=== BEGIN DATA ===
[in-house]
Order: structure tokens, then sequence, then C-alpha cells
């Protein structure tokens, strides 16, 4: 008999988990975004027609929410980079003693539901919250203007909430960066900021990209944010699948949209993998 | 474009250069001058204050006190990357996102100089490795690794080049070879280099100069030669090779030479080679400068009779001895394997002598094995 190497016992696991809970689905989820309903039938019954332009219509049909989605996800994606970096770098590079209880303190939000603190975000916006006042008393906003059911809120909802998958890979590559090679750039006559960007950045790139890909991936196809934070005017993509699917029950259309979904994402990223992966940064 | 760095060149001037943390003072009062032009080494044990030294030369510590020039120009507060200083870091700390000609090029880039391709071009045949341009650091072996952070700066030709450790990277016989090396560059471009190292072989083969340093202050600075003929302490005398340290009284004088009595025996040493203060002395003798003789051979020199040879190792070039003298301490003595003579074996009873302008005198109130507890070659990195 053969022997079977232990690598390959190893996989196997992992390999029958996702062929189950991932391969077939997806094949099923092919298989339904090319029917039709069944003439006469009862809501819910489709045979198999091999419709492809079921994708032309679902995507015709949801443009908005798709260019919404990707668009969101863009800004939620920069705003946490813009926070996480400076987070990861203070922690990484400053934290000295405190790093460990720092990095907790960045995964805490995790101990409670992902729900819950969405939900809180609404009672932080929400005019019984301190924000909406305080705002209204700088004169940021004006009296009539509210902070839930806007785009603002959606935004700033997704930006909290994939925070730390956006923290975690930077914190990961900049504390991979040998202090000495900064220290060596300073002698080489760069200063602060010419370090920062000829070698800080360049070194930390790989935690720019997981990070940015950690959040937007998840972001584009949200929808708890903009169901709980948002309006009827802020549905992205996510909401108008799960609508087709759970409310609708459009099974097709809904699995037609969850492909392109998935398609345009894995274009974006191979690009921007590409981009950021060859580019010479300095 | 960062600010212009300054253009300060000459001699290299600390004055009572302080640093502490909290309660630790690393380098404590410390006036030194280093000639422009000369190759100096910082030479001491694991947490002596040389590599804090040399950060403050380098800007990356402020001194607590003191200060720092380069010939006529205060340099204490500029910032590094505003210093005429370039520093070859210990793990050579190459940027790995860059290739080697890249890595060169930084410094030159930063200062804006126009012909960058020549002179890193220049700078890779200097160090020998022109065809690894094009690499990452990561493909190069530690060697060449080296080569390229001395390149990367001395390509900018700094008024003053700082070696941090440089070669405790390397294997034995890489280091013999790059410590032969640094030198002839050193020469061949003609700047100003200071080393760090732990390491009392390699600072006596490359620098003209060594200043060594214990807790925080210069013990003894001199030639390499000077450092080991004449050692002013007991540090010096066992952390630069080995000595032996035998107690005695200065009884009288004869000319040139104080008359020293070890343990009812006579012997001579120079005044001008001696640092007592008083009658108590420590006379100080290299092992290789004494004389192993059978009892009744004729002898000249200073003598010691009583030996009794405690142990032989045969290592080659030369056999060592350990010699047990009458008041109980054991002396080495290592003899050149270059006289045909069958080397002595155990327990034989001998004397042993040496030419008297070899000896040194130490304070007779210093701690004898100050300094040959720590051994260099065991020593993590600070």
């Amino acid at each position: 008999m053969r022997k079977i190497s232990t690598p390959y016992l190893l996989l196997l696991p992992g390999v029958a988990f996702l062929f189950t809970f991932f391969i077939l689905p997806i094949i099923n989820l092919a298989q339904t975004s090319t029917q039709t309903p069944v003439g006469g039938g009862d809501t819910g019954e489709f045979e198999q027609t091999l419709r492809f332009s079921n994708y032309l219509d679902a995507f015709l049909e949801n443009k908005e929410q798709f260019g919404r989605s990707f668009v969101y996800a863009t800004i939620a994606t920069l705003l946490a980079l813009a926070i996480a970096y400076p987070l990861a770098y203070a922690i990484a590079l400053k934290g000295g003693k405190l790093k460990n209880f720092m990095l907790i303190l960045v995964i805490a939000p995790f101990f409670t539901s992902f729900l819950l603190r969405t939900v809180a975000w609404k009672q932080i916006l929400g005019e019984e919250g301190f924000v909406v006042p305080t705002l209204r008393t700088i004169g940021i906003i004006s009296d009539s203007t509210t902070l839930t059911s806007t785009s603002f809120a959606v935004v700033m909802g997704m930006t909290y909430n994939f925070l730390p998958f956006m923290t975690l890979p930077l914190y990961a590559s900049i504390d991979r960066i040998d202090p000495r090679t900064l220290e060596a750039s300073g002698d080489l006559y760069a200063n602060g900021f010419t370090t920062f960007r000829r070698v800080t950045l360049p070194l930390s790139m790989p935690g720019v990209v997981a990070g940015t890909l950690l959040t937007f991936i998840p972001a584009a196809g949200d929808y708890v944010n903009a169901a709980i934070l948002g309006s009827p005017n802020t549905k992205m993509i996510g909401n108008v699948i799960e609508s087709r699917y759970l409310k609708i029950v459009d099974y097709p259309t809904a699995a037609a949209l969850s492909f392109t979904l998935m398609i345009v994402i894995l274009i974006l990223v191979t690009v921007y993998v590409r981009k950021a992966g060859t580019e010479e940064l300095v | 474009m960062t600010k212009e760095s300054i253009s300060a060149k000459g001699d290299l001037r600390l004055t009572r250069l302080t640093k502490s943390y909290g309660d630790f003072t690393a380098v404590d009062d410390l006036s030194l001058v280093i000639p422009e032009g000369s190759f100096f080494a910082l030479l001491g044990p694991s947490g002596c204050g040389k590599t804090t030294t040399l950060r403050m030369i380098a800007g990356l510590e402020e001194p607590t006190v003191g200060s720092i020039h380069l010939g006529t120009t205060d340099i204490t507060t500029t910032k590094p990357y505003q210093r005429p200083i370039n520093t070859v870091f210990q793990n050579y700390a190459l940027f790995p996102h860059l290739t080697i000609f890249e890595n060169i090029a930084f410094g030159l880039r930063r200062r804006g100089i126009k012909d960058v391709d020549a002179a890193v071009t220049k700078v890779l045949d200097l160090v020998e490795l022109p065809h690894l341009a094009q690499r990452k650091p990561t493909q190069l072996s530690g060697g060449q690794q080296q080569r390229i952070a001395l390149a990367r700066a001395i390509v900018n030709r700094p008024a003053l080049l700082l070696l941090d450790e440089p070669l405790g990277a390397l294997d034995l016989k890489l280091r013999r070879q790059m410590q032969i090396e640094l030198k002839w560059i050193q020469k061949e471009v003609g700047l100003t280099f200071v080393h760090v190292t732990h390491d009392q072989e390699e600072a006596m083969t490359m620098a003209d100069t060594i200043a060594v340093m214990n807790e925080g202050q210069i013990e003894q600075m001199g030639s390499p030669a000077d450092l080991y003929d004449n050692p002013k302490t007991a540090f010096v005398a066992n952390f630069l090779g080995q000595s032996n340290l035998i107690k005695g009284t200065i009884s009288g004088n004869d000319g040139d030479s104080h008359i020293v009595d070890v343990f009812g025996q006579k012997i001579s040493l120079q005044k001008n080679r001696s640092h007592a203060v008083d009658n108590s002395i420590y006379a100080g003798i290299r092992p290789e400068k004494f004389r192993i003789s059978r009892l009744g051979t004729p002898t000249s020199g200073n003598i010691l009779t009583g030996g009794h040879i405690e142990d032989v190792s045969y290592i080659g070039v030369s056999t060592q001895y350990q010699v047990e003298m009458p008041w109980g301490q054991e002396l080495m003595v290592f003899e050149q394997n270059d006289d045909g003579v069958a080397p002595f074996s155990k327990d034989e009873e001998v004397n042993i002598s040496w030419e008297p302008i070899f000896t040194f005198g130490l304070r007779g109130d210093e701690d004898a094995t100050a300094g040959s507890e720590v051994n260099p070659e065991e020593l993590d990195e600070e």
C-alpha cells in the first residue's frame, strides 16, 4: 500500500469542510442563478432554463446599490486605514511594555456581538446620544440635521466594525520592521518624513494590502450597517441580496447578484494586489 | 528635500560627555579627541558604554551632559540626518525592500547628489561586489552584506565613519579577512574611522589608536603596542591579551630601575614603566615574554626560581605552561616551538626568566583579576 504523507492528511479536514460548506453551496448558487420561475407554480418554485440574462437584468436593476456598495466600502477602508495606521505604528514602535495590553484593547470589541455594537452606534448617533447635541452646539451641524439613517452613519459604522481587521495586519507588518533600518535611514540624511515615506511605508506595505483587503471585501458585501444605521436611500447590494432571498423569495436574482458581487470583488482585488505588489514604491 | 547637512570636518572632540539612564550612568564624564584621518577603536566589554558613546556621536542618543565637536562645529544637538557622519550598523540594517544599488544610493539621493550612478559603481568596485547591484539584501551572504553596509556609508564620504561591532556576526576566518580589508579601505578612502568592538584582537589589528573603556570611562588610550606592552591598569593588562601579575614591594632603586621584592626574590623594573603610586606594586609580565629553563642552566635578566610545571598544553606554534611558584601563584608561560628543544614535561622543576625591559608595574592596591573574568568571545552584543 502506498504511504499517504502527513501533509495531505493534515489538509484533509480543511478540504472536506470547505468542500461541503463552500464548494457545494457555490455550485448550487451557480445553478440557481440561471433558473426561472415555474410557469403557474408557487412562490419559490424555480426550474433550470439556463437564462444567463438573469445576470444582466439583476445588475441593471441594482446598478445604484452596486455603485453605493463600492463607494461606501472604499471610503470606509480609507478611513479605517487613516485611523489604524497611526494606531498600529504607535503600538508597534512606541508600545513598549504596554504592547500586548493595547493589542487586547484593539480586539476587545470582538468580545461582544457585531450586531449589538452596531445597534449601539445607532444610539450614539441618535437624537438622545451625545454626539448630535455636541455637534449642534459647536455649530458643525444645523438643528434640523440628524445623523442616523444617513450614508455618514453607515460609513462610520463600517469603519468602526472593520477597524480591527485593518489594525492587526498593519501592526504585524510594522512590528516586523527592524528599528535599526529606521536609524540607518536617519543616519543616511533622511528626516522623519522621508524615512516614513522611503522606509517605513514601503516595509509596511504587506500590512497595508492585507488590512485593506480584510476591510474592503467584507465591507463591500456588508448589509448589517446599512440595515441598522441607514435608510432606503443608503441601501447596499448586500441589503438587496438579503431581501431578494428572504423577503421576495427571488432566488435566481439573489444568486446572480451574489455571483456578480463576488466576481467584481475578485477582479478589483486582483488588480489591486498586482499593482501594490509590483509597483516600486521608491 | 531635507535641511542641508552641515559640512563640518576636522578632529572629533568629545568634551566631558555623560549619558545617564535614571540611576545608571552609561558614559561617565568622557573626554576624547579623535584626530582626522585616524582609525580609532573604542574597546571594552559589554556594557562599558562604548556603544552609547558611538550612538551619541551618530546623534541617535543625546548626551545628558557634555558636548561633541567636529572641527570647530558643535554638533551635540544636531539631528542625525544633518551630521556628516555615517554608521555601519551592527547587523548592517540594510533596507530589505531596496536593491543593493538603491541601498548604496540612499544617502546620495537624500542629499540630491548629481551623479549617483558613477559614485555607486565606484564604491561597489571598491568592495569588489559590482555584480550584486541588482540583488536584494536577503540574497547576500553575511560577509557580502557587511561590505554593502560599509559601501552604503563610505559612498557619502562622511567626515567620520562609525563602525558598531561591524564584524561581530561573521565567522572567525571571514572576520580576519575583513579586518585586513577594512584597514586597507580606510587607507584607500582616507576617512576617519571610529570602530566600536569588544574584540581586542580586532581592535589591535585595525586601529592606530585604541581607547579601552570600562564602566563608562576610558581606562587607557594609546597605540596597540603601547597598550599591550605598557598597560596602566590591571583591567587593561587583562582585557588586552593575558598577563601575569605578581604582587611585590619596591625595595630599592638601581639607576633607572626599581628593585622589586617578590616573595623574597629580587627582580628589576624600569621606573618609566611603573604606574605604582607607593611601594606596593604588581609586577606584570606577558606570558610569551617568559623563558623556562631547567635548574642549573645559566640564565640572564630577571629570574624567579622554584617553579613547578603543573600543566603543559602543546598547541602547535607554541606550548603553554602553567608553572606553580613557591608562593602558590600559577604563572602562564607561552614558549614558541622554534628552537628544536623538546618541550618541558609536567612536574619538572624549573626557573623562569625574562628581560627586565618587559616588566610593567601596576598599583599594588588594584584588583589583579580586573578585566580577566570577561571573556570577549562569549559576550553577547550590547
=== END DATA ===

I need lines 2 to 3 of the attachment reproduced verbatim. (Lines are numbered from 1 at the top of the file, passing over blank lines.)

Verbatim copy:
Order: structure tokens, then sequence, then C-alpha cells
């Protein structure tokens, strides 16, 4: 008999988990975004027609929410980079003693539901919250203007909430960066900021990209944010699948949209993998 | 474009250069001058204050006190990357996102100089490795690794080049070879280099100069030669090779030479080679400068009779001895394997002598094995 190497016992696991809970689905989820309903039938019954332009219509049909989605996800994606970096770098590079209880303190939000603190975000916006006042008393906003059911809120909802998958890979590559090679750039006559960007950045790139890909991936196809934070005017993509699917029950259309979904994402990223992966940064 | 760095060149001037943390003072009062032009080494044990030294030369510590020039120009507060200083870091700390000609090029880039391709071009045949341009650091072996952070700066030709450790990277016989090396560059471009190292072989083969340093202050600075003929302490005398340290009284004088009595025996040493203060002395003798003789051979020199040879190792070039003298301490003595003579074996009873302008005198109130507890070659990195 053969022997079977232990690598390959190893996989196997992992390999029958996702062929189950991932391969077939997806094949099923092919298989339904090319029917039709069944003439006469009862809501819910489709045979198999091999419709492809079921994708032309679902995507015709949801443009908005798709260019919404990707668009969101863009800004939620920069705003946490813009926070996480400076987070990861203070922690990484400053934290000295405190790093460990720092990095907790960045995964805490995790101990409670992902729900819950969405939900809180609404009672932080929400005019019984301190924000909406305080705002209204700088004169940021004006009296009539509210902070839930806007785009603002959606935004700033997704930006909290994939925070730390956006923290975690930077914190990961900049504390991979040998202090000495900064220290060596300073002698080489760069200063602060010419370090920062000829070698800080360049070194930390790989935690720019997981990070940015950690959040937007998840972001584009949200929808708890903009169901709980948002309006009827802020549905992205996510909401108008799960609508087709759970409310609708459009099974097709809904699995037609969850492909392109998935398609345009894995274009974006191979690009921007590409981009950021060859580019010479300095 | 960062600010212009300054253009300060000459001699290299600390004055009572302080640093502490909290309660630790690393380098404590410390006036030194280093000639422009000369190759100096910082030479001491694991947490002596040389590599804090040399950060403050380098800007990356402020001194607590003191200060720092380069010939006529205060340099204490500029910032590094505003210093005429370039520093070859210990793990050579190459940027790995860059290739080697890249890595060169930084410094030159930063200062804006126009012909960058020549002179890193220049700078890779200097160090020998022109065809690894094009690499990452990561493909190069530690060697060449080296080569390229001395390149990367001395390509900018700094008024003053700082070696941090440089070669405790390397294997034995890489280091013999790059410590032969640094030198002839050193020469061949003609700047100003200071080393760090732990390491009392390699600072006596490359620098003209060594200043060594214990807790925080210069013990003894001199030639390499000077450092080991004449050692002013007991540090010096066992952390630069080995000595032996035998107690005695200065009884009288004869000319040139104080008359020293070890343990009812006579012997001579120079005044001008001696640092007592008083009658108590420590006379100080290299092992290789004494004389192993059978009892009744004729002898000249200073003598010691009583030996009794405690142990032989045969290592080659030369056999060592350990010699047990009458008041109980054991002396080495290592003899050149270059006289045909069958080397002595155990327990034989001998004397042993040496030419008297070899000896040194130490304070007779210093701690004898100050300094040959720590051994260099065991020593993590600070």